The findings of the recent review into the Australian Charities and Not-for-profits Commission could change the way that charities are regulated and even impact the way directors’ duties are applied. AICD Senior Policy Adviser Lucas Ryan GAICD explores how.

    The final report of the statutory review of the Australian Charities and Not-for-profits Commission (ACNC) was made public on 22 August 2018. Its recommendations, if accepted by government, will shape the regulation of charities and could impact the responsibilities of directors.

    About the review

    In December of 2017, the ACNC completed its fifth year of operation, bringing a close to its ‘establishment’ phase as a regulator. This milestone triggered a statutory review (the Review) which was conducted between December 2017 and May 2018.

    The government appointed an independent panel to undertake the Review chaired by Patrick McClure AO and including Su McCluskey MACID, Greg Hammond OAM MAICD and Dr Matthew Turnour FAICD.

    The government has yet to respond to the findings of the review, many of which would require legislative changes.

    Key findings

    The Review affirmed the broad support of the ACNC among charities and its recommendations generally suggest only minor refinements to the regulatory framework rather than wholesale changes. Notably, the review did not recommend amendment to the objects or functions of the ACNC, despite this being a requested by the new charities commissioner the Hon. Dr Gary Johns through the ACNC’s submission.

    Key recommendations of the Review included:

    • Significantly raising the reporting thresholds to less than $1 million for small charities, from $1 million to less than $5 million for a medium charities and $5 million or more for a large charities;
    • Reviewing the ACNC’s secrecy provisions to enable the ACNC Commissioner to disclose greater information about their regulatory activity and even investigations;
    • Bringing certain tax exempt not-for-profits that are not registered charities under the ACNC regulatory framework; and
    • Removing, subject to certain preconditions, the exemptions granted to ‘basic religious charities’.

    The Review also recommended the adoption of the ‘#fixfundraising’ campaign’s recommendations to improve the regulation of fundraising. It recommended that the Australian Consumer Law be amended to ensure its broad and clear application to fundraising, that state and territory regulatory regimes be repealed or amended, and that a mandatory code of conduct for fundraisers be developed.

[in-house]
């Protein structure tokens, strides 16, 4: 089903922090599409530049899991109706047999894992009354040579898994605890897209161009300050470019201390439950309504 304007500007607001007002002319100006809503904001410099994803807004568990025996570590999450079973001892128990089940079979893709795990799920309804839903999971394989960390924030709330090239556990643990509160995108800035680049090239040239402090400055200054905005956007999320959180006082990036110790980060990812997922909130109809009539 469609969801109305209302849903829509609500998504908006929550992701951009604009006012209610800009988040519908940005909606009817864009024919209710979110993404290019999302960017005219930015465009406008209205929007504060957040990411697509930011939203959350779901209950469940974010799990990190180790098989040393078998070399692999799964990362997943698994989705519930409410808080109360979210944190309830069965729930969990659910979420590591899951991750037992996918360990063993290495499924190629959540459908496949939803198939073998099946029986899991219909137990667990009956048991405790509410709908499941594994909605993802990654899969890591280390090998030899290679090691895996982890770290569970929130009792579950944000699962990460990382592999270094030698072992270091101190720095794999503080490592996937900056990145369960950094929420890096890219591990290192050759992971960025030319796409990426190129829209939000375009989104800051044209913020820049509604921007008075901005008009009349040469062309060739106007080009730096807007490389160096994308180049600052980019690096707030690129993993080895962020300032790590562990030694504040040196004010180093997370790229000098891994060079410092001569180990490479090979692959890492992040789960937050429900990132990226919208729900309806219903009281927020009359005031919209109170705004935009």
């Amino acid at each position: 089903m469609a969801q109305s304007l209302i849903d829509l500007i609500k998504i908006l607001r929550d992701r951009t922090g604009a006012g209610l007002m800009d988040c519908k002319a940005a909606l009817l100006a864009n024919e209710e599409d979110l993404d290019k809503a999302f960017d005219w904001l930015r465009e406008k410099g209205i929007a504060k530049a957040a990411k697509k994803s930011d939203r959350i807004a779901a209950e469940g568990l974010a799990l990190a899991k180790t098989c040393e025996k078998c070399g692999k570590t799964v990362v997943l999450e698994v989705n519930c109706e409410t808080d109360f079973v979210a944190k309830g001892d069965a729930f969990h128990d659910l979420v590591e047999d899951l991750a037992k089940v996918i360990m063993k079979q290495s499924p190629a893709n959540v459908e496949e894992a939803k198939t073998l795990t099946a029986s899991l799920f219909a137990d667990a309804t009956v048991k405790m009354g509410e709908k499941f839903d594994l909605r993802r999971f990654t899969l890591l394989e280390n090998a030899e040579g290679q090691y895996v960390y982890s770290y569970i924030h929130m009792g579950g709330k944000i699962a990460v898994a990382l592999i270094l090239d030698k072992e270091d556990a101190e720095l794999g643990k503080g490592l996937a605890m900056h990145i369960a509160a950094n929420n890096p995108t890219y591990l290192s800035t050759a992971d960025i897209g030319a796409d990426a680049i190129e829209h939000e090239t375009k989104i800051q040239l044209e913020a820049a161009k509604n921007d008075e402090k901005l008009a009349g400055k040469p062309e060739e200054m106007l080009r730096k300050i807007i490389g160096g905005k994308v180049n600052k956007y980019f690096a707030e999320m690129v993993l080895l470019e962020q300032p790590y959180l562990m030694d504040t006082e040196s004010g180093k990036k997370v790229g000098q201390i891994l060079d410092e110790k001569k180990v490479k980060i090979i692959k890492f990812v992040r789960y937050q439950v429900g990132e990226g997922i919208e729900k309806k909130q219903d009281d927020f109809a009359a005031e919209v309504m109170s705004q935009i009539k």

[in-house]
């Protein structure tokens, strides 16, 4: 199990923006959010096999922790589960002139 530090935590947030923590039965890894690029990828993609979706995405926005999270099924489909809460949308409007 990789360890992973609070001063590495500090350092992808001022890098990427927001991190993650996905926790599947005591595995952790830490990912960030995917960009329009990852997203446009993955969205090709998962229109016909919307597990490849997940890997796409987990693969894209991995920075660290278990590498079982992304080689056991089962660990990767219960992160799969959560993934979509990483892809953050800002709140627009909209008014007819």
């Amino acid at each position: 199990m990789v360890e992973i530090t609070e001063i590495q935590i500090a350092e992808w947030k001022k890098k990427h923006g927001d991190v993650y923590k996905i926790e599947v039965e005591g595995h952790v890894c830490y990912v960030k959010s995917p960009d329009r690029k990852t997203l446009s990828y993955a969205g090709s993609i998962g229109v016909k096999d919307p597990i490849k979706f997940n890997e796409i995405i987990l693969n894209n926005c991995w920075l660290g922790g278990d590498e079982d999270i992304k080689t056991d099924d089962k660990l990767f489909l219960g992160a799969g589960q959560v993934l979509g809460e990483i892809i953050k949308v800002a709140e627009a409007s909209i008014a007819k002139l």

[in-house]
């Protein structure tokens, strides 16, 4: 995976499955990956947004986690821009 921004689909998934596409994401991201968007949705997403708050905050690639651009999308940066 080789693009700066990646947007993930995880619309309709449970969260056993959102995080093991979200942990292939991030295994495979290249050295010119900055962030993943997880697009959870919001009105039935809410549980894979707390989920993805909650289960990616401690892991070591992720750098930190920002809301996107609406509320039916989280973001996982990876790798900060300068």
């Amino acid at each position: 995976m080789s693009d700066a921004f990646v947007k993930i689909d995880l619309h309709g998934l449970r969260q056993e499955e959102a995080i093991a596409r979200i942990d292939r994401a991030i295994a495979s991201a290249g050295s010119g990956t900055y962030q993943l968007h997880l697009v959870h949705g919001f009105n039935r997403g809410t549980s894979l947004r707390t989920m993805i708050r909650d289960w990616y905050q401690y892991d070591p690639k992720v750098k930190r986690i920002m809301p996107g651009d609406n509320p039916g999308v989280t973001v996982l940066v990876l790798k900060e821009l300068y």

The AICD has been an active participation in the #fixfundraising campaign and has welcomed this recommendation by the review.

    Changes to directors’ duties

    One of the more surprising recommendations of the Review concerns the application of directors’ duties for people who are directors of charities.

    Under the ACNC’s ‘governance standards’, charities are required to take reasonable steps to ensure that their directors are subject to and comply with a set of directors’ duties modelled on those in the Corporations Act 2001 (Cth) (Corporations Act). It was intended that the governance standards would replace directors’ duties for these directors by ‘turning off’ sections 180-183 and 191 of the Corporations Act.

    However, the review observed that there was some uncertainty about whether and how this applied. Some have suggested that the duties have not been turned off for individual directors, but only for the company itself. Others make the case that it is uncertain, but the duties under the common law are sufficient to cover any gaps.

    It has also been suggested that the governance standards themselves overreach the statutory limitations of the Commonwealth’s power. The governance standards attempt to create a framework for directors’ duties by requiring the charity to hold its directors to their duties. This is because the Commonwealth does not have the power to apply the duties directly to individuals. Whether this creative workaround is enforceable in practice has been questioned and would likely take a test case to resolve.

    The Review recommended that the duties for directors of charities under the Corporations Act be ‘turned on’ to resolve any uncertainty.

    Repealing the power dismiss directors

    The ACNC Commissioner has the power to suspended or remove a director of a charity where they have engaged in certain misconduct. If this power is exercised, the ACNC Commissioner may also appoint one or more persons to act as a director of that charity for a period of time. This may be done without making an application to the court.

    This is an unusual power for a charities regulator to have, however it has not been exercised by the ACNC thus far. The Review has recommended that this power be removed.

    Basic Religious Charities are already exempt from this particular power. The rationale behind this is that a separation between church and state cannot be achieved if government regulators can unilaterally remove the leaders of religious communities from their role.

    The Review has recommended that if this power is removed, and if the reporting thresholds are raised, that the exemptions available to Basic Religious Charities be removed.

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